The UNESCO’s report on the situation of schools in India has revealed some shocking details. As per the report, titled “UNESCO 2021 State of the Education Report for India: No Teachers, No Class”, as many as 11.6 lakh positions for teachers in India lie vacant. This translates to 19.1 percent of the total posts for teachers in the country. The crisis escalates as 69 percent of the total vacancies are in rural areas.
The report suggests that India is facing an acute shortage of educators as 1.1 lakh schools are running with a single teacher each. The report exposed the state of the Indian education system and mentioned that millions of the vacancies remain unfilled by the government. This comes at a time when unemployment is at its peak in the country and millions of young people are competing for government jobs, particularly in the teaching profession.
The report correlates this data with increased dropout rates in primary schools and strongly recommends having better working conditions and wages for the teachers. The state with the most vacancies – over 1 lakh – is Uttar Pradesh (3.3 lakh; 80 percent in rural areas), followed by Bihar (2.2 lakh; 89 percent in rural areas) and West Bengal (1.1 lakh; 89 percent in rural areas).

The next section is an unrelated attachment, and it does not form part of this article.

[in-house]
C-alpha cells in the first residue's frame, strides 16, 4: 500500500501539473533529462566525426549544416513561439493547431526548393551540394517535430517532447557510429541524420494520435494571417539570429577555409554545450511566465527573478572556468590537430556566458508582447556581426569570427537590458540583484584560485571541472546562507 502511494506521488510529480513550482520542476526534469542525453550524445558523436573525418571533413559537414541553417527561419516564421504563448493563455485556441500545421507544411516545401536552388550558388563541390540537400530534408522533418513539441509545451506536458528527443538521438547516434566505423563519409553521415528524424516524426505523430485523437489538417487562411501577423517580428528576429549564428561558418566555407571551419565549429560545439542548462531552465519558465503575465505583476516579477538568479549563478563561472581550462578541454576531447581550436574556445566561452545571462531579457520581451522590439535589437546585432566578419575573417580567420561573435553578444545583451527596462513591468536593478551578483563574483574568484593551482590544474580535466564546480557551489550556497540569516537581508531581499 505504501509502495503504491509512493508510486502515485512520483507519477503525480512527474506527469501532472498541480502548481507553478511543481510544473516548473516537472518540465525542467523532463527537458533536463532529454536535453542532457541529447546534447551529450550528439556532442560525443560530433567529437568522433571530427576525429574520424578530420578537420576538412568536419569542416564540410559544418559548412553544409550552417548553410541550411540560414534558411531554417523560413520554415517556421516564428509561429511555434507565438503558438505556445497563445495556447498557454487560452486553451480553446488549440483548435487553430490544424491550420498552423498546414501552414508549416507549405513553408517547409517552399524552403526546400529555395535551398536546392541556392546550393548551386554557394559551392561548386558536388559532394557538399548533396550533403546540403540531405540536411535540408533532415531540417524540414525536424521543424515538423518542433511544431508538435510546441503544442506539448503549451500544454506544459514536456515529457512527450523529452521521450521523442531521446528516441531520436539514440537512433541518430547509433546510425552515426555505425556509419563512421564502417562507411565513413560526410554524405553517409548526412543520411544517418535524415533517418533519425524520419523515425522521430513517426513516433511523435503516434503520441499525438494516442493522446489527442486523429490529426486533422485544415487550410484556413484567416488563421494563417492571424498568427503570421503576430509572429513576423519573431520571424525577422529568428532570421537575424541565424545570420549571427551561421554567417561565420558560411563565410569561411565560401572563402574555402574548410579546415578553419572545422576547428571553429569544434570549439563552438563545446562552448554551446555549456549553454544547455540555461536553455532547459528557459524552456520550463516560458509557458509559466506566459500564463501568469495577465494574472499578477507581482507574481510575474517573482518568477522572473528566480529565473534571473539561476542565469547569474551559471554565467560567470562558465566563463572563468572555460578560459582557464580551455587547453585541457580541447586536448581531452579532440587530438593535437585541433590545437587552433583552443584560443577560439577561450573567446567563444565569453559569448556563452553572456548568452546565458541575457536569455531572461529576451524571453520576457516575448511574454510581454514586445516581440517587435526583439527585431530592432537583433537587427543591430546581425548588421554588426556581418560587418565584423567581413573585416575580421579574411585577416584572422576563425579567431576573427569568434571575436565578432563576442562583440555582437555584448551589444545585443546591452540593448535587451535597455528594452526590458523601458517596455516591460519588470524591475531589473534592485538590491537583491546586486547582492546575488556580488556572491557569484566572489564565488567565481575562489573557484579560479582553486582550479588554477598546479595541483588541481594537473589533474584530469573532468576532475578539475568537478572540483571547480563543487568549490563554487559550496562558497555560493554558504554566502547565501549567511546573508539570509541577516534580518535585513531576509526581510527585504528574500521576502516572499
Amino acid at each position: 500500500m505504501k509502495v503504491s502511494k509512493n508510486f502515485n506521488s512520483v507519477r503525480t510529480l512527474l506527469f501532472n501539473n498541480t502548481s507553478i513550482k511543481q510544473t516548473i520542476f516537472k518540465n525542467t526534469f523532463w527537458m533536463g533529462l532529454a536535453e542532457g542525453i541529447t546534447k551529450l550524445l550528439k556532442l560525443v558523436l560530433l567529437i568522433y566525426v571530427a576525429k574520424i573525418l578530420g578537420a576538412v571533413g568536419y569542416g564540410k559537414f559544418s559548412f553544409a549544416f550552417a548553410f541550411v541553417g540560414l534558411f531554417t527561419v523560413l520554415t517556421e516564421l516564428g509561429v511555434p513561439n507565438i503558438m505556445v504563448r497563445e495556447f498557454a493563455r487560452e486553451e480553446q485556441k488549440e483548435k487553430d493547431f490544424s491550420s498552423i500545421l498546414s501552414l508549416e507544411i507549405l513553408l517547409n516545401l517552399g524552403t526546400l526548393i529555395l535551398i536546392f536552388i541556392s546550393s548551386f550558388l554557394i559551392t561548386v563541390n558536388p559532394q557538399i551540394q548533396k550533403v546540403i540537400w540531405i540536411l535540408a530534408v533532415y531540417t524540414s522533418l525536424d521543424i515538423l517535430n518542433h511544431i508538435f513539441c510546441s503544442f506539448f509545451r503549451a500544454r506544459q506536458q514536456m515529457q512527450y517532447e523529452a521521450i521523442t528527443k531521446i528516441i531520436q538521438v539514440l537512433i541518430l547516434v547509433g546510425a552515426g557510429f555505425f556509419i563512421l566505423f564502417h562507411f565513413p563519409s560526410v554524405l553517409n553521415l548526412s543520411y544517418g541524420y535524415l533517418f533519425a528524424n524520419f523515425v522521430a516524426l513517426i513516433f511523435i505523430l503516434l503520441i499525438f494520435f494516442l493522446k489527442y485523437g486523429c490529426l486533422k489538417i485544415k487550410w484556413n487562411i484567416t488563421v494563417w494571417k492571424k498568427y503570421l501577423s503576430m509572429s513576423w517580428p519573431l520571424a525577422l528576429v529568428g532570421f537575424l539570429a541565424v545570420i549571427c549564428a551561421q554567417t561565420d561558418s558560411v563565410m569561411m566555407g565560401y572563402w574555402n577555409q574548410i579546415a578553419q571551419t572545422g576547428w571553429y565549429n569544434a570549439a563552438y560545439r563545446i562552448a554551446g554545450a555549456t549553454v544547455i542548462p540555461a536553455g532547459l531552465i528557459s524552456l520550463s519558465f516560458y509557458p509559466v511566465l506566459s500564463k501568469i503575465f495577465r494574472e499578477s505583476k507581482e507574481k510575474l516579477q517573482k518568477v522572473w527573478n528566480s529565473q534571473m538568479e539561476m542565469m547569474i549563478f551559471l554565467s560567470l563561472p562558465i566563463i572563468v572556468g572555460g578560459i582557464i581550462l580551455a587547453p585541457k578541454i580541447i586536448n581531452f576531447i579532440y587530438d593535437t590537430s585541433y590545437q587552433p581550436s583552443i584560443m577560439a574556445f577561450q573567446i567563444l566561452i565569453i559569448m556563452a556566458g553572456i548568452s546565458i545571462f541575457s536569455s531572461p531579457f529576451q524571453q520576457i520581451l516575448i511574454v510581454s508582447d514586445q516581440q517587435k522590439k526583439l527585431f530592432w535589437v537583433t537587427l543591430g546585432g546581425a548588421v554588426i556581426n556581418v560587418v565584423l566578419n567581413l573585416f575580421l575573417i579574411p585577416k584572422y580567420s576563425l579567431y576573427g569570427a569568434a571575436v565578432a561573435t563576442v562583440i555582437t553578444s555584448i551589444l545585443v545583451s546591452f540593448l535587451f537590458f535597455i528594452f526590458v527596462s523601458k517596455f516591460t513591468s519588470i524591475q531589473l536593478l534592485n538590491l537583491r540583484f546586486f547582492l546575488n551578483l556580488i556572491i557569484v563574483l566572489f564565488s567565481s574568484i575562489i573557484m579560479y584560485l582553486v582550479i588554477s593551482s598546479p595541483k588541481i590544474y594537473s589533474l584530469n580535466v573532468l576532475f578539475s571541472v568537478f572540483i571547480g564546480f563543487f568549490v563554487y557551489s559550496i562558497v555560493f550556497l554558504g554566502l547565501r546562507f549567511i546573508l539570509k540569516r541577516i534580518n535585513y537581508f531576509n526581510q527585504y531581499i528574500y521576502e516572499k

Lack of basic infrastructure is making things worse . Teachers are also underqualified. Citing 2019’s data, the report says 7.7 percent pre-primary, 4.6 percent primary, 3.3 percent upper primary, and 0.8 percent secondary teachers are underqualified. The gender ratio in the teaching profession is balanced as women’s participation accounts for 50 percent of the total number. According to reports, Chandigarh has the highest number of female teachers with 82 percent, followed by Goa (80 percent), Delhi (74 percent), and Kerala (78 percent). Tripura (32 percent) has the least number of female teachers among all the states in the country. However, Rural areas of the country are suffering from fewer female teachers. The proportion of female teachers in rural areas is only 28 percent compared to 63 percent in urban areas.
It’s been more than 50 years since the National Education Policy (NEP) recommended the government to spend 6 percent of its GDP on education. However, the 2019-20 Economic Survey says that India only spent 3.1 percent on education out of its total GDP.
The report suggests that learning outcomes in India have been poor because more than half of Indian schools are underfunded. The ‘Samagra Shiksha Abhiyan’ – a central government programme for school education and teacher training, is mostly funded by the union government. The India Spend report says that India spent only 2 percent of its GDP in 2018-2019 on the ‘Samagra Shiksha Abhiyan’ scheme, which is not enough to train teachers in the country.
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